Identification of factors impairing exercise capacity after severe COVID-19 pulmonary infection: a 3-month follow-up of prospective COVulnerability cohort.

Ribeiro Baptista B; d’Humieres T; Schlemmer F; Bendib I; Justeau G;
Al-Assaad L; Hachem M; Codiat R; Bardel B; Abou Chakra L; Belmondo T;
Audureau E; Hue S; Mekontso-Dessap A; Derumeaux G; Boyer L

Respiratory Research. 23(1):68, 2022 Mar 22.

BACKGROUND: Patient hospitalized for coronavirus disease 2019 (COVID-19)
pulmonary infection can have sequelae such as impaired exercise capacity.
We aimed to determine the frequency of long-term exercise capacity
limitation in survivors of severe COVID-19 pulmonary infection and the
factors associated with this limitation.

METHODS: Patients with severe COVID-19 pulmonary infection were enrolled
3 months after hospital discharge in COVulnerability, a prospective
cohort. They underwent cardiopulmonary exercise testing, pulmonary
function test, echocardiography, and skeletal muscle mass evaluation.

RESULTS: Among 105 patients included, 35% had a reduced exercise capacity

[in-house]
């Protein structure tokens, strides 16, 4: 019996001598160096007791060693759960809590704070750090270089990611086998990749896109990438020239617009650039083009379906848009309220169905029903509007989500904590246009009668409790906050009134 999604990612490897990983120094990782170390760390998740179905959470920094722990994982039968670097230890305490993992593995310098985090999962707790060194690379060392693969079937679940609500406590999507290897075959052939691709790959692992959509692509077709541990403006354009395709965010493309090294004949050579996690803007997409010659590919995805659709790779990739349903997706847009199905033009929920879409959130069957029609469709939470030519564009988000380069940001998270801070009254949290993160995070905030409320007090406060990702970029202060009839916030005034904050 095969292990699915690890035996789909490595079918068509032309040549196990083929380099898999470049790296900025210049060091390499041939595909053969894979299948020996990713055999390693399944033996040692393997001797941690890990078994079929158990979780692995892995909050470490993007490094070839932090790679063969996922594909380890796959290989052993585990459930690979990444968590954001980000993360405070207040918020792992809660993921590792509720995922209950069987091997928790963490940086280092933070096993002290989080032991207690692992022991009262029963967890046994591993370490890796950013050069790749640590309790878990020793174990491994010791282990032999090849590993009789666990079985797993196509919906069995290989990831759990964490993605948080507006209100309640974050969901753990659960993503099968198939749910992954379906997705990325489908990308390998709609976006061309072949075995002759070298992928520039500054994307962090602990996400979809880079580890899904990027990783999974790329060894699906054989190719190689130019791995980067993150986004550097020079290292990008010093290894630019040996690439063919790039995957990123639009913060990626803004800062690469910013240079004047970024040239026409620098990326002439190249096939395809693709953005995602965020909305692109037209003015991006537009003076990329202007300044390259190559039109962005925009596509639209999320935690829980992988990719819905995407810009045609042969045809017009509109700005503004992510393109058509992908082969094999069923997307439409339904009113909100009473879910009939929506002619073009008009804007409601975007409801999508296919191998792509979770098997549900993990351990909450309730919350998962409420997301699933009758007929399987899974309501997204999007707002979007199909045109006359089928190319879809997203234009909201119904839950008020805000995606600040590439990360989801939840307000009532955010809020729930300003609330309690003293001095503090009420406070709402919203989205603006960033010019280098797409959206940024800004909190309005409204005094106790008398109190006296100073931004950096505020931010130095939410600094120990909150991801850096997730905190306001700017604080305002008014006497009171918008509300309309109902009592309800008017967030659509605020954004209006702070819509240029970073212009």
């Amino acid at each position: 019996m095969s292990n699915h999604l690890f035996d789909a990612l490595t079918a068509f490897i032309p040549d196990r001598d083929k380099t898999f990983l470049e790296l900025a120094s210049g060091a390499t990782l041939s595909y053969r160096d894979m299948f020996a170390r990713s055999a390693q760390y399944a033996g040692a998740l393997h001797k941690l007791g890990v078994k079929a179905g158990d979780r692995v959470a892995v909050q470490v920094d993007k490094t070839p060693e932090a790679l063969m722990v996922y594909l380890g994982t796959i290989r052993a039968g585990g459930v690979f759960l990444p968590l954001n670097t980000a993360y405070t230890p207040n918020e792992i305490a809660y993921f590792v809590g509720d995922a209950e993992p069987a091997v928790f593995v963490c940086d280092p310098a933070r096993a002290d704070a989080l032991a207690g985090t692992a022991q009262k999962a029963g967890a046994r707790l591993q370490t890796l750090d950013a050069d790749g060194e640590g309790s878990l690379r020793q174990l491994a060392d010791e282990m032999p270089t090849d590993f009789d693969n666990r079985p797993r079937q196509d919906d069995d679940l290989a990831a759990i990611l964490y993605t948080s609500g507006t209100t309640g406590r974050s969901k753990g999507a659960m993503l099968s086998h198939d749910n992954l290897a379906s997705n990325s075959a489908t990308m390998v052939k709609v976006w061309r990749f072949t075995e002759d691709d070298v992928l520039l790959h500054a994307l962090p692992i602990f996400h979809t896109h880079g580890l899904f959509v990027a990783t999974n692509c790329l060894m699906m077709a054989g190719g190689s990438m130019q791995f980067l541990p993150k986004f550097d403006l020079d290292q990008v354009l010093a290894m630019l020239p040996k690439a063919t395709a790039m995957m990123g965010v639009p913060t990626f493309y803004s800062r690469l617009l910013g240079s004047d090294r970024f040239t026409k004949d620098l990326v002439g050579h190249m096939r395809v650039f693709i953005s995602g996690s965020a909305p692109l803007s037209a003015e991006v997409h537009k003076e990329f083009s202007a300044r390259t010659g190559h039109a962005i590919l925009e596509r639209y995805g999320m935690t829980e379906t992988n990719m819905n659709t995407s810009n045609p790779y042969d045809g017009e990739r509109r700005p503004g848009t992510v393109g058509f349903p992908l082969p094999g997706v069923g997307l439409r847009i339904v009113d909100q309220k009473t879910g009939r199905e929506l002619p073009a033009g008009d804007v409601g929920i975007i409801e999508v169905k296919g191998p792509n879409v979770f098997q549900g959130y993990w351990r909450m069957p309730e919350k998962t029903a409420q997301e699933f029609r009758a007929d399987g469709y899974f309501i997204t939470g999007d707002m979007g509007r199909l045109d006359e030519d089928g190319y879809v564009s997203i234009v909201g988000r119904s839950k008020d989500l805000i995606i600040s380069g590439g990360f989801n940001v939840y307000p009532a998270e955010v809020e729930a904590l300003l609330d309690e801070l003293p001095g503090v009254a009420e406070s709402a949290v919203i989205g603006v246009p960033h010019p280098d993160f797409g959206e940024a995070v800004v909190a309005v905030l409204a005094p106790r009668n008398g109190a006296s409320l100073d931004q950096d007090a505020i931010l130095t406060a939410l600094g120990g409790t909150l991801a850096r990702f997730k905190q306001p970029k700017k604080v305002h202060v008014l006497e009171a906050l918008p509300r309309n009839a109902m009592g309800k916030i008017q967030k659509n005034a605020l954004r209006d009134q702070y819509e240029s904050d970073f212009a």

(VO2peak < 80% of predicted). Compared to patients with a normal exercise
capacity, patients with reduced exercise capacity were more often men
(89.2% vs. 67.6%, p = 0.015), with diabetes (45.9% vs. 17.6%, p = 0.002)
and renal dysfunction (21.6% vs. 17.6%, p = 0.006), but did not differ in
terms of initial acute disease severity. An altered exercise capacity was
associated with an impaired respiratory function as assessed by a decrease
in forced vital capacity (p < 0.0001), FEV1 (p < 0.0001), total lung
capacity (p < 0.0001) and DLCO (p = 0.015). Moreover, we uncovered a
decrease of muscular mass index and grip test in the reduced exercise
capacity group (p = 0.001 and p = 0.047 respectively), whilst 38.9% of
patients with low exercise capacity had a sarcopenia, compared to 10.9% in
those with normal exercise capacity (p = 0.001). Myocardial function was
normal with similar systolic and diastolic parameters between groups
whilst reduced exercise capacity was associated with a slightly shorter
pulmonary acceleration time, despite no pulmonary hypertension.

CONCLUSION: Three months after a severe COVID-19 pulmonary infection,
more than one third of patients had an impairment of exercise capacity
which was associated with a reduced pulmonary function, a reduced skeletal
muscle mass and function but without any significant impairment in cardiac